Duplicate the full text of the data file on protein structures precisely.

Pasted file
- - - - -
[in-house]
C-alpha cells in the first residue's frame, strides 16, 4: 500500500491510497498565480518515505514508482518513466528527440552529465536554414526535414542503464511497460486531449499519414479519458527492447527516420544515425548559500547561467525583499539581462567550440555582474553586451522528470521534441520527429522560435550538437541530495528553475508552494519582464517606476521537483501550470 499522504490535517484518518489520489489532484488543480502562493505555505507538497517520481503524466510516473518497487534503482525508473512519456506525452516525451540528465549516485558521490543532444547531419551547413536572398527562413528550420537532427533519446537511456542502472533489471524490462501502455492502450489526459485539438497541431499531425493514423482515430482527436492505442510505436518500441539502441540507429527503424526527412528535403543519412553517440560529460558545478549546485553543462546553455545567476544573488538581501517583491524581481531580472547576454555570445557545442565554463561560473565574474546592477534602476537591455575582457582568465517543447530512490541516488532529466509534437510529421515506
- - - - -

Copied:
[in-house]
C-alpha cells in the first residue's frame, strides 16, 4: 500500500491510497498565480518515505514508482518513466528527440552529465536554414526535414542503464511497460486531449499519414479519458527492447527516420544515425548559500547561467525583499539581462567550440555582474553586451522528470521534441520527429522560435550538437541530495528553475508552494519582464517606476521537483501550470 499522504490535517484518518489520489489532484488543480502562493505555505507538497517520481503524466510516473518497487534503482525508473512519456506525452516525451540528465549516485558521490543532444547531419551547413536572398527562413528550420537532427533519446537511456542502472533489471524490462501502455492502450489526459485539438497541431499531425493514423482515430482527436492505442510505436518500441539502441540507429527503424526527412528535403543519412553517440560529460558545478549546485553543462546553455545567476544573488538581501517583491524581481531580472547576454555570445557545442565554463561560473565574474546592477534602476537591455575582457582568465517543447530512490541516488532529466509534437510529421515506